Former Rep. Harley Rouda said on Monday he would not run for a new Orange County congressional seat, averting a potentially deadly party battle with Rep. Katie Porter, a fellow Democrat.
The two were put on a campaign collision course last month after California’s latest congressional limits were set. The two have signaled their intention to run in the 47th Borough, which includes Huntington Beach and other coastal towns once represented by Rouda as well as Porter’s hometown of Irvine.
âWhile I think I would represent my district best, I am also pragmatic. I have no interest in running against a Democratic incumbent who has decided to run in this district, âRouda said in a statement suspending his campaign.
Nationally, Democrats hope to downplay the number of hotly contested primaries on their side this year in order to conserve resources for what will likely be a tough fight against Republicans in the fall. The White House party typically loses seats in the first midterm presidential elections, and Republicans would only need five seats to regain the House majority they lost in 2018.
Rouda and Porter were both elected in this wave of Democratic Congressional victories in 2018. Porter has since become a national political figure. Rouda lost her seat two years later to Republican Rep. Michelle Steel and had spent most of the last year preparing for a rematch.
Steel, meanwhile, said last month it would seek a seat that includes the Orange County towns of Garden Grove and Westminster, which are home to Little Saigon. She will likely face Democrat Jay Chen, a community college administrator and two-time congressional candidate.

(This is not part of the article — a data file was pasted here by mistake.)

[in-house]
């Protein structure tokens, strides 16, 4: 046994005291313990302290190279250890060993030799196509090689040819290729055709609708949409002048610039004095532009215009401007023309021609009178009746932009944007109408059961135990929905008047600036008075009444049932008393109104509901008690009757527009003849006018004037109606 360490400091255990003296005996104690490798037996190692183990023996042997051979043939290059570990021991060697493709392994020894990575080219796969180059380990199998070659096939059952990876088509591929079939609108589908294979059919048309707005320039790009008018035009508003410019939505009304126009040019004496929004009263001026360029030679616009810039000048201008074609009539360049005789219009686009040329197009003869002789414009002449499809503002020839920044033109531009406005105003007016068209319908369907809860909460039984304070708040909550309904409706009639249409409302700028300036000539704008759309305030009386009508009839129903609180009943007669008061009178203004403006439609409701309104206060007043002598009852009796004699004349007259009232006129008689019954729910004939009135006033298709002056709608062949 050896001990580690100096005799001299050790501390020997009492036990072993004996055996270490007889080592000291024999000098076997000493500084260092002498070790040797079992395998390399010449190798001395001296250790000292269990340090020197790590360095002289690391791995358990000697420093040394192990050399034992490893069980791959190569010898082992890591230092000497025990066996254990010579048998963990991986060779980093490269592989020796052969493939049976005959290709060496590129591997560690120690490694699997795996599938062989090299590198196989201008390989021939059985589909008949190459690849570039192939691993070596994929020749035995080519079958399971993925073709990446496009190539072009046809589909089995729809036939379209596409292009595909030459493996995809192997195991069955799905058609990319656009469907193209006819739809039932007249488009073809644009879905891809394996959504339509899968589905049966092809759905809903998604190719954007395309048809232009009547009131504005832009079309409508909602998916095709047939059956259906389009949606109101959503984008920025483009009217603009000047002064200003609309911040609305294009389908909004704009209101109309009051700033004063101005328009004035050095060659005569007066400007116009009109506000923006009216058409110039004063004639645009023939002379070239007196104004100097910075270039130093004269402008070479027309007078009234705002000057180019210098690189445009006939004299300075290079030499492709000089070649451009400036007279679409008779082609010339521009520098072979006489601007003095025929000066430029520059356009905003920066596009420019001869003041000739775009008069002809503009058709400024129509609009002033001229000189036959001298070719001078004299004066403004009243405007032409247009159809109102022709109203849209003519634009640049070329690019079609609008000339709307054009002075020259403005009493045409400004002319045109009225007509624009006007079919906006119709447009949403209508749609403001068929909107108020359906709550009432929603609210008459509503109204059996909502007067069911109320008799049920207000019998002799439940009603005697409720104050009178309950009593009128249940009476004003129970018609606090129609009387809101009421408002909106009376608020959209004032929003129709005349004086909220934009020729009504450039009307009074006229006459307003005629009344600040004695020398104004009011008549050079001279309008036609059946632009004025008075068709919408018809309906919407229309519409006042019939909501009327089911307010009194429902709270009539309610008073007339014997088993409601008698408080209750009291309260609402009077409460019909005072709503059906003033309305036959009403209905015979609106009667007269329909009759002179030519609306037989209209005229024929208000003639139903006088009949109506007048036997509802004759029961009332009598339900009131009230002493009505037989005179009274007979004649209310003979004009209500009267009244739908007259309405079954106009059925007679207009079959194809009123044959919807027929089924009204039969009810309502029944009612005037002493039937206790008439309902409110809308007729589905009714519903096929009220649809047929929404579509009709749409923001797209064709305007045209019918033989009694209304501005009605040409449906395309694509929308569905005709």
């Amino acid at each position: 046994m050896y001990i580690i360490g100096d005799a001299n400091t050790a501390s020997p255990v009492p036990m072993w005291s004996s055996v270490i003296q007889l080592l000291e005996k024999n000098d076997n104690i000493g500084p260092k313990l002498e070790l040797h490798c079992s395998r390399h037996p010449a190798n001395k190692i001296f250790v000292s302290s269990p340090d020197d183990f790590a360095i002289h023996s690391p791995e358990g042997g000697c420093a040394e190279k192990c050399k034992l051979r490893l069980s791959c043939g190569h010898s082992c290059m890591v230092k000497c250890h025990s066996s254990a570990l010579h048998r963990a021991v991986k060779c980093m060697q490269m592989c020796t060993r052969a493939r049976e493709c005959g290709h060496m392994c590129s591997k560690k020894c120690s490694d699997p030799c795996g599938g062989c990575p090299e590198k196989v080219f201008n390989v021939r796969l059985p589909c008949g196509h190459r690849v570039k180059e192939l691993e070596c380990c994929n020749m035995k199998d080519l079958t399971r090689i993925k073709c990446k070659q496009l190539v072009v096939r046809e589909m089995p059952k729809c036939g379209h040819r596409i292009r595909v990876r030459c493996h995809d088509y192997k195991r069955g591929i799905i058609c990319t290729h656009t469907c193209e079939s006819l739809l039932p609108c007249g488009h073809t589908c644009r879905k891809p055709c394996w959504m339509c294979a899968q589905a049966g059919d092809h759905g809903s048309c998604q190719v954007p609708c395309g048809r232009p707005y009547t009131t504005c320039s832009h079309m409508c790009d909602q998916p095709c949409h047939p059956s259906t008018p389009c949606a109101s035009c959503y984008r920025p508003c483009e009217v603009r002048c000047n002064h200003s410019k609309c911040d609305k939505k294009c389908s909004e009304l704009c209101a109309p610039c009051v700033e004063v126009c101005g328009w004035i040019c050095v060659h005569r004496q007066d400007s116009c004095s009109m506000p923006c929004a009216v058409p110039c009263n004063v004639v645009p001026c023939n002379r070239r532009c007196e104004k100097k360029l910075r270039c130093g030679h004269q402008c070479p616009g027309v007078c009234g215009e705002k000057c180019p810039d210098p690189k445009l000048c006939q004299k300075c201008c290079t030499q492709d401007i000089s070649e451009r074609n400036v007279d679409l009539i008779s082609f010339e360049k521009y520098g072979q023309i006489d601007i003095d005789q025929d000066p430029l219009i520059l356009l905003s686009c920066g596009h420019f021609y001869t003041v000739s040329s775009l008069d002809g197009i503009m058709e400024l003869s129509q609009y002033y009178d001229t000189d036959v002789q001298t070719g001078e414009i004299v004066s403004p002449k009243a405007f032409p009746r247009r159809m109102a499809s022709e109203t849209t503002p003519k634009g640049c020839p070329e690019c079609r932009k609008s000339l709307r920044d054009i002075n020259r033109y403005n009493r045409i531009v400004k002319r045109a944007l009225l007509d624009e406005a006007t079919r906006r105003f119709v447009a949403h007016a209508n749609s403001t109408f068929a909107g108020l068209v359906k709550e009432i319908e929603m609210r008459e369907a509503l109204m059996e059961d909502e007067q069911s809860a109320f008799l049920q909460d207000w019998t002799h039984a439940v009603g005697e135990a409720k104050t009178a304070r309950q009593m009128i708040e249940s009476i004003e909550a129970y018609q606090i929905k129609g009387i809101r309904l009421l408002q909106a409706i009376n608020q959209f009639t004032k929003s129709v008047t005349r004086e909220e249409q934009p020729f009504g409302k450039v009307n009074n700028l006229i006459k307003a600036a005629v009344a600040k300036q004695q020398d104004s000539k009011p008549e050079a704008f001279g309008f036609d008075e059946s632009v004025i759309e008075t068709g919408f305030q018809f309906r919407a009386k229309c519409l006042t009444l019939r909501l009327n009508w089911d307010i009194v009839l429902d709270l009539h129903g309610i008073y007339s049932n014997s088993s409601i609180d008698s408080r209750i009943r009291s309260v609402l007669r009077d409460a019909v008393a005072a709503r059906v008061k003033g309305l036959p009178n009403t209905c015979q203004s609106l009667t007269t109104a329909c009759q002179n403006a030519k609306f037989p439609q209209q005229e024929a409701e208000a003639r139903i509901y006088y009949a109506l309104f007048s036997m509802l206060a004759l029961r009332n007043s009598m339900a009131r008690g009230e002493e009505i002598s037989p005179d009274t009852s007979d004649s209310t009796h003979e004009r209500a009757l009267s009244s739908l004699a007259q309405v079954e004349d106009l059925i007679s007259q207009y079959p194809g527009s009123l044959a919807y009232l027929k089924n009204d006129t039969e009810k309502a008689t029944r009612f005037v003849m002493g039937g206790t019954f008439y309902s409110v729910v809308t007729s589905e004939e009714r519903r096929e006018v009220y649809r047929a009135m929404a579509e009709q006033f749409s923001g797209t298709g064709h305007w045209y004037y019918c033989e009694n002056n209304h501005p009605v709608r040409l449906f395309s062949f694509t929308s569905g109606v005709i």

Steel’s move paved the way for Scott Baugh, former state lawmaker and Orange County GOP chairman, to start the race against Porter.
GOP Representative Young Kim, who was elected with Steel in 2020, has announced that she will run in a district that includes Yorba Linda and Chino Hills.
Their races will be among the most closely watched in the midterm elections this year.
The wave of campaign announcements during the holiday season was spurred by the completion of the state redistribution process, a once-per-decade political redistribution. The new neighborhoods were created by a panel of independent citizens and are meant to reflect changes in population and community interests.
Most of the action has focused on incumbents staking out districts in which to seek re-election.
Among the open seats, at least one high-level Democratic battle is brewing in the region now represented by Representatives Alan Lowenthal of Long Beach and Lucille Roybal-Allard of Downey, both of whom will retire at the end of this term. Their districts were consolidated into a solidly democratic seat; Long Beach Mayor Robert Garcia and Bell Gardens MP Cristina Garcia have already entered the race.